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Feminism

The One-Size Stigma: Stop Oversimplifying Body Types

Inclusive campaigns and lines have been created by several international brands in order to cater for all different body types. They include clothes for plus-sized girls, petite pieces for shorter or thinner ladies and longer wears for those who are a few inches taller than the average; and this is amazing. Almost nothing feels better than when one goes shopping and finds somethin`g that will fit them even if they do not meet the stereotypical or average body size or shape. While these progressions in the past years have been monumental, a huge range of widely-known shops still attempts to oversimplify bodies into fewer sizes– and, sometimes, even with just one.

Only producing one size of clothing might save the manufacturers money and time, but it also turns a blind-eye to the reality of body types. Although some fabrics are stretchy and, therefore, can really fit most sizes, the honest truth is that not all are like that, and rarely a pair of shorts will fit both an XSand an M, let alone an XXL.

Additionally, majority of this ‘one-size’ production does not cater for the average, healthy body type, but instead has an unrealistically tiny size, which can be only worn by girls who are very thin. Therefore, one cannot even claim that this type of clothing is meant to fit the average population of that area, when perhaps only a minority will fit into it.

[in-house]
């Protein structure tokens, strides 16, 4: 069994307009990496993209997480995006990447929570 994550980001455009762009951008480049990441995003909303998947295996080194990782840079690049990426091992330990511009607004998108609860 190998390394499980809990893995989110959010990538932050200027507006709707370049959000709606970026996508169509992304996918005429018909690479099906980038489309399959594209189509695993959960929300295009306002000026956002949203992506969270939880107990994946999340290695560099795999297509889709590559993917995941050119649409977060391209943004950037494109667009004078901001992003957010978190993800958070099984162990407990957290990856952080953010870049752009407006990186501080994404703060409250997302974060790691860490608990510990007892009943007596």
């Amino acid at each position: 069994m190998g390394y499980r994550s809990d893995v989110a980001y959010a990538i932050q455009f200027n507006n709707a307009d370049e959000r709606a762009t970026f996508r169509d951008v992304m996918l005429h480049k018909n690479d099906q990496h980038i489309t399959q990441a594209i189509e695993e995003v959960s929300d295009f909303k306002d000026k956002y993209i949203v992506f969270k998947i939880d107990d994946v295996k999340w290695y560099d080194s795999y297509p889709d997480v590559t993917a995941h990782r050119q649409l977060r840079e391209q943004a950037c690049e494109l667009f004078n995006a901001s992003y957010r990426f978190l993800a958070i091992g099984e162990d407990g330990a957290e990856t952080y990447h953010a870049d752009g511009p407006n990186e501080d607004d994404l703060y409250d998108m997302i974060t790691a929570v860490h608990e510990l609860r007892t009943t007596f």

However, this isn’t just an issue of how much one weighs but of their body type in general. Most of these clothes oversimplify bodies so much that girls with larger breasts, longer legs, larger hips or who are a little shorter cannot fit into them, making them only available to people with fewer curves, smaller breasts and a standard, average height ratio.

The company making these products will not just lose the plus-sized clients, but also whoever does not have a “standard body type.”

Calling a generic, small size a “one size,” implying a fit for all body types, focuses fashion around thinness and does not promote diversity. While some items might work as a one-size, this does not happen with most of them; not acknowledging that there are more body shapes and sizes than the one being sold is extremely hypocritical.

There is something deeply frustrating about entering a store and not finding anything that could possibly fit simply because everything is categorized into one, ideal size that all people should fit into. Working on one’s confidence is hard enough internally– the least that fashion industries could do is provide clothes that go beyond the stereotypical body shapes and sizes and can enhance everyone’s features and beauty.

To those brands that still support this type of sizing, please have a look around. There is a multitude of body types, and they are all equally beautiful and worthy of as much clothing as possible.

 

Photo: Artificial Photography via Unsplash

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Sofia De Ceglie
Written By

Sofia De Ceglie usually just goes by Sof Dec; raised in Rome, she lived in Dubai and is currently studying English Literature in London. She's a lover of rock&roll, classic novels, poetry, art and life itself, with an immense passion for human, animal and environmental rights. She aspires to be an investigative journalist, writer and activist to dedicate her life to helping people with her powerful words and opinions. She strongly believes that all this can be done while maintaining the softness of her soul and the empathic nature that she has grown confident in: her words flow from her heart with the same fierceness. While you wait for her to receive a Nobel Prize for Literature, or Peace, you can follow her blog at www.softrambling.wordpress.com or her instagram @softrambling. For any work, you can contact her at sofia.deceglie@gmail.com. Love and light, Sof.

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